Springsteen, and the persistence of good art

I saw Bruce Springsteen and E Street Band play Nationals Park last night. Besides being at least the 10th time I’ve seen the poet laureate of New Jersey live (details after the jump), the show also got me to thinking about how long Springsteen’s work has been helping me make sense of my own life.

It started when I was maybe 12 or 13 and began developing my own musical tastes beyond disliking the easy-listening stations Mom and Dad felt compelled to listen to in the car. I can’t think of any other artist whose work has held up for me for so many years. (U2 comes close, but I didn’t get into them until later in high school). Back then, I didn’t know how well and how often Springsteen’s words and music would explain things around me. And that there would be times when I’d need the help.

I thought about quoting “Walk Like A Man” in my father’s eulogy, but I didn’t think I could hold it together while reading those words. “Lonesome Day” and “Empty Sky” still encapsulate what Sept. 12, 2001 felt like better than any story or photo. And I knew I had to marry my wife when I started tearing up listening to a  version of “If I Should Fall Behind.”

I hear many of these songs differently now than when I was an angsty teenager or an underemployed 20-something. I expect that to continue as they and I age in our own ways.

As a writer, I also find it fascinating how Springsteen’s lyrics have evolved from the baroque exuberance of the early ’70s to the sparser language of today (and, along the way, have lent the occasional turn of phrase to my own prose). I try to use fewer words than I once did too; that, and the both of us being born in the Garden State, are about the only parallels I can get away with here.

I’m almost positive this list should start with one of Springsteen’s 1988 shows at the Spectrum in Philly, but I can’t find the ticket stub. Stupid me. You can also throw in two times I’ve seen him go onstage for a song or two with another artist: U2 in 1987 and Sting in 1988. But anyway…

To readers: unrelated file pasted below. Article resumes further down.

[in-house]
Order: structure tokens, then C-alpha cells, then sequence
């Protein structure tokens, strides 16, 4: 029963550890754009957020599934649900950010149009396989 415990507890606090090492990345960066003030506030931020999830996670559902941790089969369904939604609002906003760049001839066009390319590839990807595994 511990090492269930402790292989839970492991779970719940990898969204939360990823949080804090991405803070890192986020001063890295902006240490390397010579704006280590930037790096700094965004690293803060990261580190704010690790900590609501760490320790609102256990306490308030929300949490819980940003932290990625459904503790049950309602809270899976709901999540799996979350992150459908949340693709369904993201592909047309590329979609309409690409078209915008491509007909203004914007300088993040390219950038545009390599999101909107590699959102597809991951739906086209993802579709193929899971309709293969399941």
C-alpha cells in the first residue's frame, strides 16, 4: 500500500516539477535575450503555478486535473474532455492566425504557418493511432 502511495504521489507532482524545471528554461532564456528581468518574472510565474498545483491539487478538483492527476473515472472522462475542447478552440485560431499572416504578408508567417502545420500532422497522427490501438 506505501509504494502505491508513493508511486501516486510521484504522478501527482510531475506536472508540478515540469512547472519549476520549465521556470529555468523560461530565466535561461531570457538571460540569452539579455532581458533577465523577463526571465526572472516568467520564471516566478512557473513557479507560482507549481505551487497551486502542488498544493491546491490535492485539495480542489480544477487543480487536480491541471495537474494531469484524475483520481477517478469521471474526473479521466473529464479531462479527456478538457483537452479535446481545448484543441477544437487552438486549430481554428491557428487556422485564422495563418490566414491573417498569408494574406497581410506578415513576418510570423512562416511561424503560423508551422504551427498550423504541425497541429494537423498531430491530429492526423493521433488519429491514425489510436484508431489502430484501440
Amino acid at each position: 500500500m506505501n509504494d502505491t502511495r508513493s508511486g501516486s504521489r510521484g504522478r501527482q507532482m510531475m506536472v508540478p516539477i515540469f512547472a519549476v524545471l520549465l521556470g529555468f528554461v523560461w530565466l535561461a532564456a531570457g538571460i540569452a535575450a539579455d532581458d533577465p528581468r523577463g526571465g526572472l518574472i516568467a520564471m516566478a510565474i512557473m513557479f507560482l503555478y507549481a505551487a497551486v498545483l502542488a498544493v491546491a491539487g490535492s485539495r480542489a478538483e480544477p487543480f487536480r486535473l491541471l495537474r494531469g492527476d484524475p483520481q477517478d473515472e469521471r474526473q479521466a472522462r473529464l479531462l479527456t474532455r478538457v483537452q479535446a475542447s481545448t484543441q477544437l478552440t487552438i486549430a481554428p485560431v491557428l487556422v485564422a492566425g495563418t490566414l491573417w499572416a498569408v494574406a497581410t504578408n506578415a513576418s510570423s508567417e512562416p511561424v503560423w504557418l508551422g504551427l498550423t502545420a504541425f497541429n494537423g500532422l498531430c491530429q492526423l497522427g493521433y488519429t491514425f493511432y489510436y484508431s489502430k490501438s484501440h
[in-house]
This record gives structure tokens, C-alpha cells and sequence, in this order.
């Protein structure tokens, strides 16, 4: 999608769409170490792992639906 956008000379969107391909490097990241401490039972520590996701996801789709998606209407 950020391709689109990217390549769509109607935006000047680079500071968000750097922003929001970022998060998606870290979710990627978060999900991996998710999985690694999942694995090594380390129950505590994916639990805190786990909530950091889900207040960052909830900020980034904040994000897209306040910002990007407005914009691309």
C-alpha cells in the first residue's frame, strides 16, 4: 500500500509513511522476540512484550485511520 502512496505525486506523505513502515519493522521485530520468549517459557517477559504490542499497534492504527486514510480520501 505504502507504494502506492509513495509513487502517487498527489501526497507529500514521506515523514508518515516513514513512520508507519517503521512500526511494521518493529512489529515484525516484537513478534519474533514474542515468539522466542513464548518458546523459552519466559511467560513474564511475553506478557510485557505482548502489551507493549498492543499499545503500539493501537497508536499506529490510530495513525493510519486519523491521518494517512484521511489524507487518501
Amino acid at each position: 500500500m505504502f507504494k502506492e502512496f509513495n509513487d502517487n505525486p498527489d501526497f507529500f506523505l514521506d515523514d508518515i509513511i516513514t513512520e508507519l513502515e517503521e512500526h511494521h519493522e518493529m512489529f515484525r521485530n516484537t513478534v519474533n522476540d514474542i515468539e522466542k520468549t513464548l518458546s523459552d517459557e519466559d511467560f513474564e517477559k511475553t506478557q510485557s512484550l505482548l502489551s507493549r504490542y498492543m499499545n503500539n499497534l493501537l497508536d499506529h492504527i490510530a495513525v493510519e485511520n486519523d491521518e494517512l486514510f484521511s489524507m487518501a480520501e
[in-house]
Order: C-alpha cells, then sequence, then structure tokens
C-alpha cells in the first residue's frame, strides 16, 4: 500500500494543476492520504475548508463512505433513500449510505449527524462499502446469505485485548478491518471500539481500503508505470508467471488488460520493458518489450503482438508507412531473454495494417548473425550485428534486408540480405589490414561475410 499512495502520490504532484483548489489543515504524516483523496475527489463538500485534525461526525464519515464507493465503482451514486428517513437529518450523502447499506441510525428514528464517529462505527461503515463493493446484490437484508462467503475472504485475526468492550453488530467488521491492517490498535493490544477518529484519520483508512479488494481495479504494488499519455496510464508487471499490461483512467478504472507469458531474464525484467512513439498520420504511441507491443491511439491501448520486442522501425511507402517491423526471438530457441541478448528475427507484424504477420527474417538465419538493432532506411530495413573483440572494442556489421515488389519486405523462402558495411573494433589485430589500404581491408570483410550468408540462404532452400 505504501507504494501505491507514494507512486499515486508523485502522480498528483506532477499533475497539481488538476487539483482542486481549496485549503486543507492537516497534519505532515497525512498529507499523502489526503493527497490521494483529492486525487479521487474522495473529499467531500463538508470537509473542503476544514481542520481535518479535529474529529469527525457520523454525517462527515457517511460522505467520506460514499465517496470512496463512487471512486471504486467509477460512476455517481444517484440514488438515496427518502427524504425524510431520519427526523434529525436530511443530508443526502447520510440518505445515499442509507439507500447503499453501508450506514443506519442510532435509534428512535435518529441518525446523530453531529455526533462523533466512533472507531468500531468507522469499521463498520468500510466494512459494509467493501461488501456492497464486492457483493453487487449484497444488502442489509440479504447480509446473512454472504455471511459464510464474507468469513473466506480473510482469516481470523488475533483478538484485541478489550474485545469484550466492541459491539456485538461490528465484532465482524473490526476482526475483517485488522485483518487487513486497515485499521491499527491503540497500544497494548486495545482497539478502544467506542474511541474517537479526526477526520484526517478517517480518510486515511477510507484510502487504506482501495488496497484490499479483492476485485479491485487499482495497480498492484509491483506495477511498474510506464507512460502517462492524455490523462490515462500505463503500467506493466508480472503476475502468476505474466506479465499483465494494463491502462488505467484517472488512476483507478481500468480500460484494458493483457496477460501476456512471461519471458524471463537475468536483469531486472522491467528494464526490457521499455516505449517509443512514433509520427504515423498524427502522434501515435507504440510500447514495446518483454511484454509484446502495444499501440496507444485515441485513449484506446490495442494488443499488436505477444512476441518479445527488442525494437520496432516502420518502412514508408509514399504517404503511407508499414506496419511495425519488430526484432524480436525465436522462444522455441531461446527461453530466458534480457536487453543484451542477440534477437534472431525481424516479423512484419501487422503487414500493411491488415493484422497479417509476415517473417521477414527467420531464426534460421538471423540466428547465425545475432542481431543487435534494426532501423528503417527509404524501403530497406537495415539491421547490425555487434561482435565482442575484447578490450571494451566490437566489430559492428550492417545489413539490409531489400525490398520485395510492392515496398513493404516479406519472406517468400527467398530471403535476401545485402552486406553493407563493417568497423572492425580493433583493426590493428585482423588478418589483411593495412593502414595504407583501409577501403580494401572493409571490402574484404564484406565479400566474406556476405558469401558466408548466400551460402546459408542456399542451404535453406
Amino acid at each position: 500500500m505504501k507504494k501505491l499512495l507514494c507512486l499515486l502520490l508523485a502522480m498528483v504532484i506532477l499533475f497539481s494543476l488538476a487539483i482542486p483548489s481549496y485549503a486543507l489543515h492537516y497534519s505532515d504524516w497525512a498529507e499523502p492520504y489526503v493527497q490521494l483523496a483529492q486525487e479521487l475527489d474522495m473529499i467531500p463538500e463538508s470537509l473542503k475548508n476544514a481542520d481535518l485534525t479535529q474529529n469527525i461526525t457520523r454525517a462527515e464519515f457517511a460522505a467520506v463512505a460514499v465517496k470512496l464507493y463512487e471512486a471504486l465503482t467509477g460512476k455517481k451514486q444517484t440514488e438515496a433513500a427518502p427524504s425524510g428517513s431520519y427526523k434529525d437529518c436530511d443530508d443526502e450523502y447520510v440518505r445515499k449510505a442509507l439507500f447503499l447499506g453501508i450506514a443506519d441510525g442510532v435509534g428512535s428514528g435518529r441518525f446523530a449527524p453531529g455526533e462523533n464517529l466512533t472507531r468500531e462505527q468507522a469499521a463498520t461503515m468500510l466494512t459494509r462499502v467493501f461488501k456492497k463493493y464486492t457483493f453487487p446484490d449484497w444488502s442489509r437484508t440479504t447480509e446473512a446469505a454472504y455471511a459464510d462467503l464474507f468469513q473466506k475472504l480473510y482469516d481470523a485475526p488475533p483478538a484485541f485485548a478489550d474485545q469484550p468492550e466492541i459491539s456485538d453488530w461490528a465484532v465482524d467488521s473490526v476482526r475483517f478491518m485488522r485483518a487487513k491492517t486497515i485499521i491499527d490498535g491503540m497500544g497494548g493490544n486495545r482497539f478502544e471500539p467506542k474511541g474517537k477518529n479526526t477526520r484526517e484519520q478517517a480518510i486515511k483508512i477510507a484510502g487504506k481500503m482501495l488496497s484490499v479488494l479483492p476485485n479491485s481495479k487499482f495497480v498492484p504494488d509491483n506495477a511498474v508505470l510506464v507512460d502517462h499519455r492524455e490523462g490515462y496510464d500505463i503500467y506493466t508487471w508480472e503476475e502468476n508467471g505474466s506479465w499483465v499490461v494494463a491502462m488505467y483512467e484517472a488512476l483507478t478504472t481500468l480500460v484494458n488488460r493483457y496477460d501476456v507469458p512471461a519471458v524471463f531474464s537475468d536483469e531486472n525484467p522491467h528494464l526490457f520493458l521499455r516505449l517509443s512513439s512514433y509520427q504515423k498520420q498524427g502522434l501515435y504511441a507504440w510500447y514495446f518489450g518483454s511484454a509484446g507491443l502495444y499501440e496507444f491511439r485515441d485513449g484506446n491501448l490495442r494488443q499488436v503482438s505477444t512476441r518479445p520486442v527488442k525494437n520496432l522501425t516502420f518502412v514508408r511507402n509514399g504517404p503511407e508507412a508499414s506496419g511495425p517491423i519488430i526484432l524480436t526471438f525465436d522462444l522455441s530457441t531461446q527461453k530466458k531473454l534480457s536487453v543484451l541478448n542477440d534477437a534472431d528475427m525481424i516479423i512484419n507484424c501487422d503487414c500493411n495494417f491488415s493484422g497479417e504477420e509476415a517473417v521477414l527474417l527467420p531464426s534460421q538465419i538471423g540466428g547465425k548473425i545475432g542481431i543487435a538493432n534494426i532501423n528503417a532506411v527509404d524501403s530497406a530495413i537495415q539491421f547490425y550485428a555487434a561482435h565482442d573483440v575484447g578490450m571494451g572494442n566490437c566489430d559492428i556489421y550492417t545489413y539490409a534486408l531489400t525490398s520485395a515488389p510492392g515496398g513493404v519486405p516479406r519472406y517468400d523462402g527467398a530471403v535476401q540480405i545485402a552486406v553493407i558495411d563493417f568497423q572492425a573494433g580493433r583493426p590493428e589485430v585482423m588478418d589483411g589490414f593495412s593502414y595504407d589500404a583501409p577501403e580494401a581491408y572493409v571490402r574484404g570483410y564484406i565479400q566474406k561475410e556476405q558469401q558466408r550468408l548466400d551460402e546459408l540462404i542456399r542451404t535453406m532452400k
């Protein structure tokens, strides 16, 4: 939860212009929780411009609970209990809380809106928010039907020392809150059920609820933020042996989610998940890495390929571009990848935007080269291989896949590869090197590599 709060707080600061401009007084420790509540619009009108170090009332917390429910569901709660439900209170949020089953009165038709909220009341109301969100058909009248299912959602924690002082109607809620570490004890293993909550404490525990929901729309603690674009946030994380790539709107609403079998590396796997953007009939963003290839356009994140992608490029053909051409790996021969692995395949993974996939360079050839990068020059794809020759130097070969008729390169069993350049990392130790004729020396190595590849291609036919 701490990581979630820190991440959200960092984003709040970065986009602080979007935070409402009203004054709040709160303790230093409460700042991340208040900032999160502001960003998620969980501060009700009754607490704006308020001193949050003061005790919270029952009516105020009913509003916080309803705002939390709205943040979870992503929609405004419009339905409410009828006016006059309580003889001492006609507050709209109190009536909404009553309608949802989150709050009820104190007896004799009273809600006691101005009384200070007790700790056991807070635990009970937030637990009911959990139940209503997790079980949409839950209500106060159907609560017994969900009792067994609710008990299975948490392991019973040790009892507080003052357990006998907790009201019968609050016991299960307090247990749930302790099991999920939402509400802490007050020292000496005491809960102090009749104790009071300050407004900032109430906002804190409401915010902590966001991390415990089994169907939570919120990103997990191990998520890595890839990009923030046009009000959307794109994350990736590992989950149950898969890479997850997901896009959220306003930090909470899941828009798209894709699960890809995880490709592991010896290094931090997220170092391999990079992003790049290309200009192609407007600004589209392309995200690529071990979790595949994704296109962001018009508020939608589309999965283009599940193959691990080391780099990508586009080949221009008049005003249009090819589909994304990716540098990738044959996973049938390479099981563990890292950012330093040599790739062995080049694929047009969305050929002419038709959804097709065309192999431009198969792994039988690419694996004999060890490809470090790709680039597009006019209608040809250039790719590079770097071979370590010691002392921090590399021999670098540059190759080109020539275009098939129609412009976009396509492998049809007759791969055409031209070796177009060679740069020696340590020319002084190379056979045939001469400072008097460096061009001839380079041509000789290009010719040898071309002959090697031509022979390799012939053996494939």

9/19/1988: JFK Stadium (on Amnesty International’s “Human Rights Now!” tour)

8/25/1992: Capital Centre

10/5/1995: DAR Constitution Hall

9/1/1999: MCI Center

9/3/1999: MCI Center

8/30/2003: Giants Stadium

7/27/2008: Giants Stadium

10/3/2009: Giants Stadium

9/14/2012: Nationals Park

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7 thoughts on “Springsteen, and the persistence of good art

  1. Nicely written, Rob. I can relate to the way Springsteen’s music seems to shift and change even as it ages alongside us. I’ve seen Springsteen with the E Street Band and solo 27 times now, and the first show at Wrigley last week was as good as any I’ve ever seen. There’s magic in the night, indeed.

  2. Pingback: Bruce Springsteen 2012-09-14 Nationals Park, Washington, DC | Bruce Springsteen Wrecking Ball Tour Blog

  3. I saw Bruce on the Tunnel of Love Tour in Frankfurt, Germany along with what looked like 80,000 of my closest friends… That was, I believe, the summer of 1987 or 1988. Heck of an experience even in that massive football stadium…

  4. Pingback: I can’t quite say I miss I-95 and the Jersey Turnpike. And yet… | Rob Pegoraro

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